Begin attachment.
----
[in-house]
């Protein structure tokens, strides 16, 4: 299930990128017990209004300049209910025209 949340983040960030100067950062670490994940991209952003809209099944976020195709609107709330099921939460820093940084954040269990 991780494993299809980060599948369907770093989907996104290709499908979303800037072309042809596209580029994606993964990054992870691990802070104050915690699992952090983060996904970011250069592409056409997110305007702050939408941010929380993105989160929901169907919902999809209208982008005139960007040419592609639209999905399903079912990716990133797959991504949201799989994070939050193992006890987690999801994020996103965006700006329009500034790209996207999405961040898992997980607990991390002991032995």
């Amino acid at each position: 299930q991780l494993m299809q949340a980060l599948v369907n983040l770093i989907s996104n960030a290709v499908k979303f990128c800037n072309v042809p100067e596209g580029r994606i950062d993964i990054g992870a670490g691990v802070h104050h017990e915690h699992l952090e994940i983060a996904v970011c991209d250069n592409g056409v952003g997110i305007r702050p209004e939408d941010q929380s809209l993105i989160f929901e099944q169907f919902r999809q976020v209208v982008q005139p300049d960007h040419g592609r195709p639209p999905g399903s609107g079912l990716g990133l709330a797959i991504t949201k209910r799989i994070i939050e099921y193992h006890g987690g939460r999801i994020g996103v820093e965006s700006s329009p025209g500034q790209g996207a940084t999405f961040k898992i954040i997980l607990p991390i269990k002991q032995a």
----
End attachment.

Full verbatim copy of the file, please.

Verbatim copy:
[in-house]
């Protein structure tokens, strides 16, 4: 299930990128017990209004300049209910025209 949340983040960030100067950062670490994940991209952003809209099944976020195709609107709330099921939460820093940084954040269990 991780494993299809980060599948369907770093989907996104290709499908979303800037072309042809596209580029994606993964990054992870691990802070104050915690699992952090983060996904970011250069592409056409997110305007702050939408941010929380993105989160929901169907919902999809209208982008005139960007040419592609639209999905399903079912990716990133797959991504949201799989994070939050193992006890987690999801994020996103965006700006329009500034790209996207999405961040898992997980607990991390002991032995």
């Amino acid at each position: 299930q991780l494993m299809q949340a980060l599948v369907n983040l770093i989907s996104n960030a290709v499908k979303f990128c800037n072309v042809p100067e596209g580029r994606i950062d993964i990054g992870a670490g691990v802070h104050h017990e915690h699992l952090e994940i983060a996904v970011c991209d250069n592409g056409v952003g997110i305007r702050p209004e939408d941010q929380s809209l993105i989160f929901e099944q169907f919902r999809q976020v209208v982008q005139p300049d960007h040419g592609r195709p639209p999905g399903s609107g079912l990716g990133l709330a797959i991504t949201k209910r799989i994070i939050e099921y193992h006890g987690g939460r999801i994020g996103v820093e965006s700006s329009p025209g500034q790209g996207a940084t999405f961040k898992i954040i997980l607990p991390i269990k002991q032995a």